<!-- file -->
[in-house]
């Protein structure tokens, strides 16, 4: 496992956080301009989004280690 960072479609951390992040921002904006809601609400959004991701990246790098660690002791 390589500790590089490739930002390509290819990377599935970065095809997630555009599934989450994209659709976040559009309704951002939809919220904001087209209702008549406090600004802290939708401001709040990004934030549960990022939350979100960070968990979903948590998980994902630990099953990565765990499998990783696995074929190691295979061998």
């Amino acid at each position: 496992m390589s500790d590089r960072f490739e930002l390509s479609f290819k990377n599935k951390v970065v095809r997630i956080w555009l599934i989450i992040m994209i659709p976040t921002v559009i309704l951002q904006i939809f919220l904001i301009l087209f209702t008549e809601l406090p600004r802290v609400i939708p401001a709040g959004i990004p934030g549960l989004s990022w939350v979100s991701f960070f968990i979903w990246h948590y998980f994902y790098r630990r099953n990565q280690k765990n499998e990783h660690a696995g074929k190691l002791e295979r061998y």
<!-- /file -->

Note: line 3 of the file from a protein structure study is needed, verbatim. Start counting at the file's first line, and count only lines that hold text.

């Amino acid at each position: 496992m390589s500790d590089r960072f490739e930002l390509s479609f290819k990377n599935k951390v970065v095809r997630i956080w555009l599934i989450i992040m994209i659709p976040t921002v559009i309704l951002q904006i939809f919220l904001i301009l087209f209702t008549e809601l406090p600004r802290v609400i939708p401001a709040g959004i990004p934030g549960l989004s990022w939350v979100s991701f960070f968990i979903w990246h948590y998980f994902y790098r630990r099953n990565q280690k765990n499998e990783h660690a696995g074929k190691l002791e295979r061998y």